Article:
Genetic diversity among salmon in the Baltic Sea has fallen with the rise in fish farming, the Guardian reports.
Researchers from the Swedish University of Agricultural Sciences used a set of archival Atlantic salmon (Salmo salar L.) samples, collected for more than 100 years, to compare salmon from the 1920s and 1930s to modern salmon samples collected between 2010 and 2015. As they report in the Proceedings of the Royal Society B, the researchers found that the Atlantic salmon populations across the Baltic Sea have become more genetically homogenous. They traced the shift to the time when hatcheries began farming fish to stock the area to compensate fisheries following declines in native fish due to the effects of the hydropower industry.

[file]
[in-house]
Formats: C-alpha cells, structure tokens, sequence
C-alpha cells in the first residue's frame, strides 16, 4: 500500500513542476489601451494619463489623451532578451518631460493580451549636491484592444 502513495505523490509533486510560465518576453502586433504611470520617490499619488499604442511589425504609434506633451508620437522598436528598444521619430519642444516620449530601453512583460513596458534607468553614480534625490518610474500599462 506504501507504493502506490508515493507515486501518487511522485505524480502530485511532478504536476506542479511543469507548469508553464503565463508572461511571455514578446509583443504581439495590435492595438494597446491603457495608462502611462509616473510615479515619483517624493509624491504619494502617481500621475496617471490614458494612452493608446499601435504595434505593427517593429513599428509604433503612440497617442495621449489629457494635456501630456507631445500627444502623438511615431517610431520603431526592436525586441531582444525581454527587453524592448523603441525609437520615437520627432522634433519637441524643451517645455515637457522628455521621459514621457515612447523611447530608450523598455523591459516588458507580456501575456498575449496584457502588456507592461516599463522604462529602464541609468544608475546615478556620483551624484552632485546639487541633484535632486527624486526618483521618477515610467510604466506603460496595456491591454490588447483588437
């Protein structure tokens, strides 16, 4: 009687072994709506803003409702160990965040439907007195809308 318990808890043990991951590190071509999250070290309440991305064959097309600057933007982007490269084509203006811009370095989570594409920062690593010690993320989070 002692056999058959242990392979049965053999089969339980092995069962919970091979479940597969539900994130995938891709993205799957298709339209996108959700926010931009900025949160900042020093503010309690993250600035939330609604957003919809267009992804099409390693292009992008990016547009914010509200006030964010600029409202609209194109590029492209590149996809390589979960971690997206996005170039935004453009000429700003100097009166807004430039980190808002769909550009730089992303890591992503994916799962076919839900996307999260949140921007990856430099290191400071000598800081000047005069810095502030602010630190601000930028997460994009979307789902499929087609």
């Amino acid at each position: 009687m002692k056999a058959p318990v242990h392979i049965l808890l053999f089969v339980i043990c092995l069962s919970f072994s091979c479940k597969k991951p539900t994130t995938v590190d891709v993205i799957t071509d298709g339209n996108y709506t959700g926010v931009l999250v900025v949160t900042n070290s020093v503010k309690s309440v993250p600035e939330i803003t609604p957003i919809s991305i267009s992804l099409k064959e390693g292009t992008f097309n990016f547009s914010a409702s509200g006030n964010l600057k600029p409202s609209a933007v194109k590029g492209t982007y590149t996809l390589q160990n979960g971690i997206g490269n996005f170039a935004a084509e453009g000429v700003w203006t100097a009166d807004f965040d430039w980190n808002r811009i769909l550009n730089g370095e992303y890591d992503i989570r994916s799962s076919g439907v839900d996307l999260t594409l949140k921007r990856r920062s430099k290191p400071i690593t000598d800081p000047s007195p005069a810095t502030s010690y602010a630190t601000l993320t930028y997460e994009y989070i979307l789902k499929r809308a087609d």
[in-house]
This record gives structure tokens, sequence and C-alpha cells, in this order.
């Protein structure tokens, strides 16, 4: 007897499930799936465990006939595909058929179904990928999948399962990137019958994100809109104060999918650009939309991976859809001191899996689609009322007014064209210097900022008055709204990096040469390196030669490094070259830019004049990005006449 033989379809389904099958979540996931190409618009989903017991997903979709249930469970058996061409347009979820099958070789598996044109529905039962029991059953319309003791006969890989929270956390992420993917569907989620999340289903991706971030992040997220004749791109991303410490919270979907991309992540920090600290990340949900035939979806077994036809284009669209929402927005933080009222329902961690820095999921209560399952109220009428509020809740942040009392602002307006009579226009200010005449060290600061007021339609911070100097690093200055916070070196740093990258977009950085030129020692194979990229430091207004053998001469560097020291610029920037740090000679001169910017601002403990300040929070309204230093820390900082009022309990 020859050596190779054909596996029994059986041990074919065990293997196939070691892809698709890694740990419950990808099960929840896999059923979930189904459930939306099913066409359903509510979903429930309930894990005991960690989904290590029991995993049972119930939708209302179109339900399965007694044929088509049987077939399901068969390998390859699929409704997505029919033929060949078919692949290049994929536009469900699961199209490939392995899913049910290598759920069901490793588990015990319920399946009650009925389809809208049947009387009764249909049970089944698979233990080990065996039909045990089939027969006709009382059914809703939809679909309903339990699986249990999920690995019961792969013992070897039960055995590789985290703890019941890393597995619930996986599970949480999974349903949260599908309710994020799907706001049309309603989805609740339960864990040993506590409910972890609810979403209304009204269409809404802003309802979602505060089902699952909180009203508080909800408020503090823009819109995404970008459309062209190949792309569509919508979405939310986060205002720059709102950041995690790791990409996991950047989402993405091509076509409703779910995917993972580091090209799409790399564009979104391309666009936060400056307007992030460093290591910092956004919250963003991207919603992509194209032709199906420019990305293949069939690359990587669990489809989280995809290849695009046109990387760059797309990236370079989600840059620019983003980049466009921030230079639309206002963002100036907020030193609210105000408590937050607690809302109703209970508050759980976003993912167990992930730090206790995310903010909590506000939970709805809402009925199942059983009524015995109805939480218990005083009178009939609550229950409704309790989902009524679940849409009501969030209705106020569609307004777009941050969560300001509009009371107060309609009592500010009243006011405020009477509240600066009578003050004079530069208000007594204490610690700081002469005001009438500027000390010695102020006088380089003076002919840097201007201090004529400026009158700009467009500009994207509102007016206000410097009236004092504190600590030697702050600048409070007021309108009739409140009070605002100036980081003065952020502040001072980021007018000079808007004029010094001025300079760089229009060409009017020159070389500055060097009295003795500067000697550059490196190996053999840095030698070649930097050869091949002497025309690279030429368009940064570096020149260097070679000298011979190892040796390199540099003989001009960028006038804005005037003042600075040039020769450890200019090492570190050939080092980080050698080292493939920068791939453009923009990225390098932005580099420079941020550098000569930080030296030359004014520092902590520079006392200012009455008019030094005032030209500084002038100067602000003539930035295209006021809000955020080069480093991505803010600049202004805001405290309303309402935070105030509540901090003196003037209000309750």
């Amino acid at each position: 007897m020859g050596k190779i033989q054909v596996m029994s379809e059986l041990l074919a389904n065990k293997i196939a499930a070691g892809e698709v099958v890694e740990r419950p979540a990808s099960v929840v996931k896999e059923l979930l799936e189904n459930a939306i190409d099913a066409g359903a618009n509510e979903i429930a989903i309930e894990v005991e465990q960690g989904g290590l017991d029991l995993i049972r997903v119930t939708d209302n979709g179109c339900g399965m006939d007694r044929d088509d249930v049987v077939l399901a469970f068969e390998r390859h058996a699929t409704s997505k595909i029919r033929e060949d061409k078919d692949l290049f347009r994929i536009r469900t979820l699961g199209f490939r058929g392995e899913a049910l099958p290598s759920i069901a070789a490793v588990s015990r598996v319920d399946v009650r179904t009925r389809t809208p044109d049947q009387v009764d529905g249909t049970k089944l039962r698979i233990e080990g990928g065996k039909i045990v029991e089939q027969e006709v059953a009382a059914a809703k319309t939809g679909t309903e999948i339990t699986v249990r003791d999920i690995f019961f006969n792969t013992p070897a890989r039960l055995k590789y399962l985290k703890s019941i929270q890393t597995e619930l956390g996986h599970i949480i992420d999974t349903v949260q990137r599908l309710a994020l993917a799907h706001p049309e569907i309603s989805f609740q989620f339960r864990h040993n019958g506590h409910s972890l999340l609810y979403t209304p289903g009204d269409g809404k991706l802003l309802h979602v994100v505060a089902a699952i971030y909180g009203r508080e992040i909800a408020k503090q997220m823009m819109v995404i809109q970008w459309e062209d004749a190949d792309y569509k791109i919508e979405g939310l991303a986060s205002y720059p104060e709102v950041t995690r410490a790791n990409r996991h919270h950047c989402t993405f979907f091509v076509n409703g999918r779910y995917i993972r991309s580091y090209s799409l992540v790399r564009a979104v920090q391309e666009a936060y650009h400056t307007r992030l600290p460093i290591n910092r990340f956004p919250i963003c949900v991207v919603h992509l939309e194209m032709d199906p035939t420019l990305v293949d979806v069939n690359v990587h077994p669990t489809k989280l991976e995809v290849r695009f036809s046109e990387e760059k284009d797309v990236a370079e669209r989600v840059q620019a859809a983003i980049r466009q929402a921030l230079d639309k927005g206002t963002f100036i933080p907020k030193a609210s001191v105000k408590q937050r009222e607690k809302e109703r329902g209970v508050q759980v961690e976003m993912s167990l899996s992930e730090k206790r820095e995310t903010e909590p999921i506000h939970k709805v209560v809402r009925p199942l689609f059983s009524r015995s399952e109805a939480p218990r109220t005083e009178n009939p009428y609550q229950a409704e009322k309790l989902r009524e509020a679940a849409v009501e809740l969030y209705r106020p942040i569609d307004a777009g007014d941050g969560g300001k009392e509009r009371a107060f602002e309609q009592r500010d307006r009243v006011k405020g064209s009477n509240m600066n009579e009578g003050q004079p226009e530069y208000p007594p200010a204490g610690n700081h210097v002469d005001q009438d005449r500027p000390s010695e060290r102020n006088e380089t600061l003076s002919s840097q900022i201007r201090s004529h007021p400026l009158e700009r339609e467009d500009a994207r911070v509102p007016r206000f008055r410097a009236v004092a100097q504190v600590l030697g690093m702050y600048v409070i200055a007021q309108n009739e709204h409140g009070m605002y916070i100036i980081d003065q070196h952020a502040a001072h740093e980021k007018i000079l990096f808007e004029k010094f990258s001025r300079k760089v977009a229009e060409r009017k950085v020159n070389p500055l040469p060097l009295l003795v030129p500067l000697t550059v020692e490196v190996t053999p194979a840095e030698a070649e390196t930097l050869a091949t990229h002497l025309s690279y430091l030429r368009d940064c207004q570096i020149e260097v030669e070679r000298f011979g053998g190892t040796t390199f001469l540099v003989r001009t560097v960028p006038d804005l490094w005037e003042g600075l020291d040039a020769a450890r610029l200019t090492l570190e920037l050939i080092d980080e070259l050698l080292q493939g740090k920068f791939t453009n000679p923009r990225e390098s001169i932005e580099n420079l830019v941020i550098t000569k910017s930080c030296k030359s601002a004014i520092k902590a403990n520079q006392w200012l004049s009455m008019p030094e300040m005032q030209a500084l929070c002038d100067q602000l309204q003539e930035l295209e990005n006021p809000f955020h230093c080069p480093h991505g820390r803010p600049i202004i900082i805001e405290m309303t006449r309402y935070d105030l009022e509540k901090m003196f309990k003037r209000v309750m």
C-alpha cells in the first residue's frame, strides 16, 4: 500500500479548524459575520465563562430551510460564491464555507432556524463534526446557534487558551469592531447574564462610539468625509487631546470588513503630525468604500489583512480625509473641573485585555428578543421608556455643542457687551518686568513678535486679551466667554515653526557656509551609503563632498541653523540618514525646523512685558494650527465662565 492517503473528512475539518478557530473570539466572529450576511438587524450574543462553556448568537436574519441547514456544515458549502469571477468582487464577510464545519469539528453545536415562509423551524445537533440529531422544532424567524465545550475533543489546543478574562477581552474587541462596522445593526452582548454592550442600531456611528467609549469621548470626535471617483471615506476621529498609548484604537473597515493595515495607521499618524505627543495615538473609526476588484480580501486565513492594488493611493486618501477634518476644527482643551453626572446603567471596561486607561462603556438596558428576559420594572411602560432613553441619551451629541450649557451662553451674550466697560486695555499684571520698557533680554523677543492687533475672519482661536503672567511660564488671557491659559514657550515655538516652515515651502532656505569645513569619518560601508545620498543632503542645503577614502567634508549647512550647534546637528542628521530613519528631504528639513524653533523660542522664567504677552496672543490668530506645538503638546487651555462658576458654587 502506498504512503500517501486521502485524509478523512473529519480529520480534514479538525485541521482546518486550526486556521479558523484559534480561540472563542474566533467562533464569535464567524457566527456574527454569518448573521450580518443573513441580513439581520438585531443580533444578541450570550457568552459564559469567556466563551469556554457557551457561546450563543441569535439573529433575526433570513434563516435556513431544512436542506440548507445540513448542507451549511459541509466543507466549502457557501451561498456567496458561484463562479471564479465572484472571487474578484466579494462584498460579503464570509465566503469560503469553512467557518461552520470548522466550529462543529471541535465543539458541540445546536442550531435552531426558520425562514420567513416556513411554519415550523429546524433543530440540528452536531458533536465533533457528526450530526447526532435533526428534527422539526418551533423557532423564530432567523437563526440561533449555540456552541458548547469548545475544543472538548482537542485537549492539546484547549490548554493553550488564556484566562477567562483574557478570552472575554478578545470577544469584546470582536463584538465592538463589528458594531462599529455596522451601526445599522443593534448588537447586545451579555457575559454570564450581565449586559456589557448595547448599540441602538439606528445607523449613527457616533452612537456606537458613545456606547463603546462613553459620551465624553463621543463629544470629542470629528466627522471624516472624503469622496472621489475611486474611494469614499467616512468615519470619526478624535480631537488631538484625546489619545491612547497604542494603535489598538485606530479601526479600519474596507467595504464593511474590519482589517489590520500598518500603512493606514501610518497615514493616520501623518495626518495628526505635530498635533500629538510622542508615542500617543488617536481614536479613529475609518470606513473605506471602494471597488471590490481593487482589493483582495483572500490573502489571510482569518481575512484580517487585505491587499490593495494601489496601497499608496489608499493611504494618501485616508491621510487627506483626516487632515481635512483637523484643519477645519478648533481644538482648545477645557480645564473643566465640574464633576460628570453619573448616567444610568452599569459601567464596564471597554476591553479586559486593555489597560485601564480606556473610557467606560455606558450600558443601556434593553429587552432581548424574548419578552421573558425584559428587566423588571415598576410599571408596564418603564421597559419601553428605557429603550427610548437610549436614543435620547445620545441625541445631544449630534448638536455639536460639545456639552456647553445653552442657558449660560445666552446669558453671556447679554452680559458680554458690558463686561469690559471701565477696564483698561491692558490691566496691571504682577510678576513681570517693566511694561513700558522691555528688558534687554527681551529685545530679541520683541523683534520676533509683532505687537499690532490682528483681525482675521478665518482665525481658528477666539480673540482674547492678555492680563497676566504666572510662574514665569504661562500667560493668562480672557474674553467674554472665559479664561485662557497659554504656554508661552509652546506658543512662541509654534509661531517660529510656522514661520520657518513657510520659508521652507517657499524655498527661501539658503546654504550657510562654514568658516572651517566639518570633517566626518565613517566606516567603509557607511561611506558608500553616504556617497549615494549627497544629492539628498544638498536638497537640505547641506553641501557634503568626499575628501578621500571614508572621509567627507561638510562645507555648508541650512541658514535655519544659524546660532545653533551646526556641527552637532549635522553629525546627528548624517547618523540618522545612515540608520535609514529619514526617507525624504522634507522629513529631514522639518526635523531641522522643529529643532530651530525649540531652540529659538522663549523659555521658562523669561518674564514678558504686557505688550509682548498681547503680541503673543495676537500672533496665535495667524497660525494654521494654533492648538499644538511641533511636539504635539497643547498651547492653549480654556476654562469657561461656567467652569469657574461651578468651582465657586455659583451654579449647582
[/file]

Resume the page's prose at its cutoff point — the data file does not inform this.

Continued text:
"All these decisions [to rear fish] were taken in the 1950s and 60s … but since then, they've never been reviewed scientifically. Maybe it's time to actually have a more scientific base," first author Johan Östergren of the Swedish University of Agricultural Sciences tells the Guardian.